Frequently Asked Questions
The vehicle registration number can be found on the vehicle itself, on the engine or on the door posts (where the door latches when it is closed). The vehicle's VIN is also displayed on the registration certificate and insurance policy documentation.
The Vehicle Identification Number, commonly abbreviated to VIN, is the unique serial number used by the Australian automotive industry to identify individual cars. Each car had a unique VIN that is 17 characters long, and it is the VIN that is used to search against various State and Territory government and industry databases to determine specific information such as if there is any money is owing, if the car has been written-off or stolen etc.
if the VIN is not 17 characters long, please double check that you have the right VIN and that you have copied it down correctly. If the VIN is still less than 17 characters long, the VIN is most likely from a pre-1989 vehicle.
Prior to 1989 VIN numbers varied between 11 and 17 characters. REVS can only report on vehicles with a 17 character VIN. Therefore information on vehicles manufactured before 1989 is limited.
An encumbrance relating to a vehicle being searched upon means that the vehicle has outstanding finance, i.e. money is owed on a loan relating to the vehicle. Make sure the finance is cleared and the encumbrance removed, prior to purchasing the vehicle.
If you purchase a vehicle from a private seller who has an outstanding loan attached to the vehicle (this is called an encumbrance), the vehicle could be repossessed and you could lose your money.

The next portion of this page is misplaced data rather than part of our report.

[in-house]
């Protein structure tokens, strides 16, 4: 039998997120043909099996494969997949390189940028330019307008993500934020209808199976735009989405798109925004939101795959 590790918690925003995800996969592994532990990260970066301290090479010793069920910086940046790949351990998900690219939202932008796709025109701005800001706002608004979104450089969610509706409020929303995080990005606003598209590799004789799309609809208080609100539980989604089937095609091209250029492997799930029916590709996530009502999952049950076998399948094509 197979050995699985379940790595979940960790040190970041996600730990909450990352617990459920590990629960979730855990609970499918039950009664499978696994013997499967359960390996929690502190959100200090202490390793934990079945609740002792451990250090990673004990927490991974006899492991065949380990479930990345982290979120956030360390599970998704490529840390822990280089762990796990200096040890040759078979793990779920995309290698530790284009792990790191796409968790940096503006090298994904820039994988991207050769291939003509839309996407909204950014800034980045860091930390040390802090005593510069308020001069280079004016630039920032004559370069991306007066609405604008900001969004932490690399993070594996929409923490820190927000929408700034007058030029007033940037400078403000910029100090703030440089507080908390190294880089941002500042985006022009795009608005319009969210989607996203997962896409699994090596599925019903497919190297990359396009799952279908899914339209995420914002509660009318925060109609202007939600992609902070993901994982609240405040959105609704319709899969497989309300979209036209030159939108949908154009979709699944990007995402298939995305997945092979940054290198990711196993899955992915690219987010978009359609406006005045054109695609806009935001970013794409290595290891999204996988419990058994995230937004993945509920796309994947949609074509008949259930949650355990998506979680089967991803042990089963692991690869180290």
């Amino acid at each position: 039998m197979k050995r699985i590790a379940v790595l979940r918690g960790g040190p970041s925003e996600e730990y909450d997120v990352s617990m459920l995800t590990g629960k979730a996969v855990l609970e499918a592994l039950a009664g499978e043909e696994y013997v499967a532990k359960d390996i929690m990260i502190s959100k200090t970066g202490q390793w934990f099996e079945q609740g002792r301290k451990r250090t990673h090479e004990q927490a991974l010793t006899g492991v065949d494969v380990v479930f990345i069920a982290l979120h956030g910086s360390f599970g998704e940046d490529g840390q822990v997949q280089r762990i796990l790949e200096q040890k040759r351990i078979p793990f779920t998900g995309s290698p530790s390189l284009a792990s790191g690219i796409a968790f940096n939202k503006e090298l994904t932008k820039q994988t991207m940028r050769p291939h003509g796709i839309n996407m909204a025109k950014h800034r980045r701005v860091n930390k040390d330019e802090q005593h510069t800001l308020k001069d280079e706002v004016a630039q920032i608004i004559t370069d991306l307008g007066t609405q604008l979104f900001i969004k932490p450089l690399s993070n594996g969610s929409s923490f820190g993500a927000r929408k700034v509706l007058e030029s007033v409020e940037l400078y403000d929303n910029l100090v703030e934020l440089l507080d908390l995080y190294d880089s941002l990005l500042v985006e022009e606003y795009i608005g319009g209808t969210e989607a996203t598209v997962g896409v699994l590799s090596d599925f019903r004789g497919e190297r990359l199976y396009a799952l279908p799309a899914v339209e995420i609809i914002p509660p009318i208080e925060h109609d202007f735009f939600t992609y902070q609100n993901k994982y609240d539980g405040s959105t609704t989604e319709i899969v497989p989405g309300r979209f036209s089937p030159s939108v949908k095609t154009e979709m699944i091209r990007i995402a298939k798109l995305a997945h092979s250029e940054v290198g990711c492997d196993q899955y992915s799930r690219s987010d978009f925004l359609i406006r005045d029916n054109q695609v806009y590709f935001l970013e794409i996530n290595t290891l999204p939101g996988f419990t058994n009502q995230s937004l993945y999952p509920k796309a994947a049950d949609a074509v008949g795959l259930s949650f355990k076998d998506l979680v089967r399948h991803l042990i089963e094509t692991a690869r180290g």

You can check the PPSR (previously known as REVS - Register of Encumbered Vehicles) on this website to determine if the vehicle is encumbered. In addition to doing a PPSR/REVS check, we also recommend buying a vehicle history report that includes information about whether the car has been written-off, stolen, flood damaged or whether the odometer has been rolled back.
Doing a PPSR/REVS check is the simplest way to prevent repossession by a financier if someone else still owes money on the vehicle. If the vehicle is encumbered, you should not purchase it until you are satisfied with the arrangements made by the current owner to repay the debt.
You need to be sure that the registration, engine and Vehicle Identification (VIN/Chassis) numbers on the registration papers are identical to those on the vehicle.
Those vehicles which have been in an accident, or suffered some form of impact, water, fire or malicious damage. Written-off vehicles are classified as either a statutory (unable to be re-registered) or repairable write-off (able to be re-registered in some States once repaired and passes written-off vehicle and safety certificate inspections).
Written off vehicles can be of the following types:
- Dismantled - A statutory write-off that is stripped of interior and exterior body parts, panels and components
- Fire damage - Sections or all of the vehicle has been burnt by fire
- Hail damage - Sections or all of the vehicle has been damaged by hail
- Impact damage - Damage caused, due to violent contact with another object
- Malicious damage - Wilful damage or destruction of a vehicle
- Refer jurisdiction - Contact the registration authority displayed in the 'state of registration'
- Unrecovered theft - A stolen vehicle that has not been recovered. Contact the relevant registration authority
- Water damage - Immersed in fresh or salt water
Make sure you do not buy the vehicle until you have made some investigations of your own. We advise you to contact the Police in your State to obtain further detail.